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9 track tape

  (Redirected from 9-track)
IBM 2401 System/360 tape drives that introduced the 9-track format
Full-size reel of 9 track tape.

The IBM System/360, released in 1964, introduced what is now generally known as 9 track tape. The ½ inch (12.7 mm) wide magnetic tape media and reels are the same size as the earlier IBM 7 track format it replaced, but the new format has eight data tracks and one parity track for a total of nine parallel tracks. Data is stored as 8-bit characters, spanning the full width of the tape (including the parity bit). Various recording methods were employed during its lifetime as tape speed and data density increased, including PE (phase encoding), GCR (group coded recording) and NRZI (non-return-to-zero, inverted, sometimes pronounced "nur-zee"). Tapes came in various sizes up to 3,600 feet (1,100 m) in length.

The standard size of a byte was effectively set at eight bits with the S/360 and nine-track tape.

For over 30 years the format dominated offline storage and data transfer, but by the end of the 20th century it was obsolete, and the last manufacturer of tapes ceased production in early 2002,[1] with drive production ending the next year.[2]


Typical operationEdit

9 Track tape drive used with DEC minicomputers
Inside a 9 Track tape drive. The vacuum columns are the two gray rectangles on the left.

A typical 9-track unit consisted of a tape transport—essentially all the mechanics that moved tape from reel to reel past the read/write and erase heads—and supporting control and data read/write electronics. The transport typically consisted of supply motor, take-up motor, hubs for locking the tape reels in place, a capstan motor (though not necessarily a pinch roller, see below), tape head assembly, miscellaneous rollers which kept the tape in a precise path during operation, and vacuum columns which prevented tape 'snatch'. Data could become corrupted by stretched tape or variations in tape speed, so the transport had to guide the tape through without damaging its edges, move it with minimal wow and flutter, and give it a tension that was low but sufficient to keep the tape in constant contact with the read/write head.

To load a tape, an operator would remove the protective ring (frequently called a "tape seal belt" because its purpose was to prevent humidity and dust on the media) from the outside of the tape reel and install the tape on the supply hub, then thread the tape leader through the various roller assemblies and onto the take-up reel, installing three or four winds of tape to provide enough friction for the take-up motor to be able to pull the tape. The operator then initiated an automatic sequence, often by a single press of a button, that would start the vacuum system, then move the tape forward until the beginning-of-tape (BOT) foil strip was detected by an optical sensor in the tape path. The control electronics would then indicate to the controlling computer that the unit was ready for operation.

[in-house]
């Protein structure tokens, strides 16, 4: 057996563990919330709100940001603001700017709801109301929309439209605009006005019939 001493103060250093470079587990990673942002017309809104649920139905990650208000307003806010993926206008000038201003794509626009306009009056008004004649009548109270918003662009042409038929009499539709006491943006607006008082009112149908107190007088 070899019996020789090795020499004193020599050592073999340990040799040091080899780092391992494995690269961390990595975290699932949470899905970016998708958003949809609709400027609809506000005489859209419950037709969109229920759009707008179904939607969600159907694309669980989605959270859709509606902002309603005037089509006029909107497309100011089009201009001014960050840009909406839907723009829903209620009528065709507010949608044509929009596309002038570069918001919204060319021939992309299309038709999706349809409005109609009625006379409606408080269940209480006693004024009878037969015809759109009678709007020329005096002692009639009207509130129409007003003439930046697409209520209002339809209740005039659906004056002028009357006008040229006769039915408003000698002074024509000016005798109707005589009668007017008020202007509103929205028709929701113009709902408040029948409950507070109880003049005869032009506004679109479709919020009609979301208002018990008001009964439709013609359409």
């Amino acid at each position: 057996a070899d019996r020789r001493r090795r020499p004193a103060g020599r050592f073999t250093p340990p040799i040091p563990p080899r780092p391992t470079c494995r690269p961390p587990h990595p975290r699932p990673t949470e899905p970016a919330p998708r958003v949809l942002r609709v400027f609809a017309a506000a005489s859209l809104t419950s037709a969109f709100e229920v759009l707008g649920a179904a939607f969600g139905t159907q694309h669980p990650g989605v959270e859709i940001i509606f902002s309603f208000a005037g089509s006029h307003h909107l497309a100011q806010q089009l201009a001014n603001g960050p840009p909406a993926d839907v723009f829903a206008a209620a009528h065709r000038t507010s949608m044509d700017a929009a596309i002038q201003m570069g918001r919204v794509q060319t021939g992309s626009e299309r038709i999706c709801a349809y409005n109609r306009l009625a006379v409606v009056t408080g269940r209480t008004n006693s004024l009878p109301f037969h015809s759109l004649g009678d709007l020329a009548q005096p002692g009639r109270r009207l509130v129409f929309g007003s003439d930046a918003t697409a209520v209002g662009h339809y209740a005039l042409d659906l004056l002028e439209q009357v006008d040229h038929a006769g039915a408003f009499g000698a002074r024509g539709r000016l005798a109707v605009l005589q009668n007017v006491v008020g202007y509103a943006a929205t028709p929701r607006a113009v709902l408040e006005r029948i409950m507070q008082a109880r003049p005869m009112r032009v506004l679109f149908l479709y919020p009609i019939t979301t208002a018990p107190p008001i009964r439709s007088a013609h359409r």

Like its audio counterpart, moving tape past the read/write heads on nine-track digital required precise control, accomplished by a capstan motor. The capstan motor was designed for very smooth operation. Feedback to the control electronics was accomplished by a tachometer, usually an optical "tone wheel", to control tape velocity. Starting and stopping the capstan was controlled by ramp generators to ensure a properly sized inter-record gap, the gap between blocks of information.

The vacuum system provided a physical buffer between the precision movements of the capstan and the large movements of the reels by storing a short length of tape in the vacuum column under relatively low tension. The vacuum columns were chambers open at one end, the openings being in line with the tape path before and after the capstan and roller assemblies. The amount of tape in the column was controlled by four optical or vacuum sensors on the sides of the columns. The control electronics kept the curve of the tape loop between the two inner sensors, cueing the supply reel to feed more or the take-up reel to take more as necessary. The outer two sensors, at the very top and bottom of the columns, served to sense malfunctions in the feed mechanism during operation, prompting the control electronics to shut off all operation of the tape transport and vacuum system to prevent damaging the tape. Because of the tension provided by the vacuum columns and the design of the tape path, tape was usually kept in sufficient contact with the relatively high-friction coating on the capstan that a pinch roller was not used.

Tape motion on many systems was bidirectional, i.e. tape could be read either forward or backward at the request of the controlling computer. Because the supply vacuum column kept a small, constant tension in the reverse direction, the capstan could feed backwards without the tape bunching up or jumping out of path. Unlike most audio tape systems, the capstan and head assemblies were always in contact with the tape, even during fast forward and reverse operations, only moving the head assembly away from the tape path during high-speed rewind. On some units, manufacturers installed a "fast search" capability which could move the tape quickly a certain number of blocks, then bring the tape to a halt and go back to read the requested data at normal speed.